• Departments or business units should define workaround procedures, or alternate processes, to support critical process recovery until key systems and applications have been restored.
  • Ensure all business documentation, records, and files necessary for resumption and recovery purposes are backed up and stored/located safely away from the primary office facility to minimize data loss.
  • Identify alternate methods of communication: landlines, cell phones, satellite phones.

2. 68% - Data breach (i.e. loss or theft of confidential information):  Organizations need site specific data security solutions that can detect, prevent, and continually audit interactions with sensitive data. Through continual monitoring of file and application access, organizations can minimize theft of confidential information.

3. 65% - Cyber attack (e.g. malware, denial of service): Companies should follow security best practices and implement practical and effective safeguards to mitigate internal and external attacks.

Each department should be responsible for assessing computer and software needs when developing critical process recovery strategies, and obtaining the review and input of the IT Department in support of any identified computer and software recovery time objectives.

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Tags: Data Recovery, Computer Security, Data Loss, Cyber-Security, Data Backup, Business Continuity Plan, Terrorism Threat Management

Cyber Security is Essential for Business Continuity

Posted on Thu, Mar 21, 2013

Media organizations, multinational companies, and government agencies have all been victims of recent cyber attacks. February’s highly publicized 60-page Mandiant report entitled APT1: Exposing One of China's Cyber Espionage Units, revealed evidence of cyber data theft of nearly 141 organizations. It was “beyond a shadow of a doubt” that the Chinese government and military is behind growing cyber attacks against the United States, said House Intelligence Committee Chair Mike Roger.

The 2013 Global Risk Report ranks cyber attacks in the “Top Five” of highly probability occurring incidents within the next ten years. According to the report, cyber attacks and critical system failures are considerable technological risks to companies and organizations across the globe.

As technology dependencies become more ingrained in company operations, it is essential to institute company-wide best practices for computer security, downloads, and backups in order to secure necessary technologies and communications networks.  A company’s business continuity plan (BCP) should include processes related to critical technologies that may be lost or suspended during an incident. A BCP is a vital tool that companies can use to plan for the restoration of normal operations after a business-disrupting incident. Incidents can create a temporary or permanent loss of infrastructure, critical staff, software, and/or vital records.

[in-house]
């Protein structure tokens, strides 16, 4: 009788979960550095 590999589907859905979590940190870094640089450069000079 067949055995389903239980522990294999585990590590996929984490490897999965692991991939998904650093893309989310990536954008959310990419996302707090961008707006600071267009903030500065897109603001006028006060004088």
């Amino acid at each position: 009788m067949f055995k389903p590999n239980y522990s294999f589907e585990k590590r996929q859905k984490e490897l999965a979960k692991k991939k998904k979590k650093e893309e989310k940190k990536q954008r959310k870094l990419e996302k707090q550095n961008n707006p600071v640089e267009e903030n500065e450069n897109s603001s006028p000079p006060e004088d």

Identifying the procedural details of computer backups, data restoration methods, and minimum software requirements are crucial to re-establish technology related critical business processes.  The Department of Homeland Security’s Cyber Exercise Program (CEP) can assist companies in developing protocols to evaluate their cyber incident preparation, mitigation, response, and recovery capabilities.

Companies should address the following DHS cyber security points to ensure business continuity:

  • Is cyber preparedness integrated with your current all hazards preparedness efforts?
  • Who are your cyber preparedness stakeholders (public, private, non-profit, other)?
  • Are cyber security risk-based policies established in your organization?
  • Does your organization ensure that service providers and vendors that have access to your systems are following appropriate personnel security procedures and/or practices?
  • Does your organization integrate cyber security into the life cycle system (i.e., design, procurement, installation, operation and disposal)?
  • Are audits conducted on cyber security systems?
  • Are cyber  security plan requirement in place and are they being adhered to?
  • Are all systems compliant to company and/or cyber  security plan requirements?
  • Does your organization have an asset inventory of all critical IT systems and a cohesive set of network/system architecture diagrams or other documentation (e.g. nodes, interfaces, and information flows)?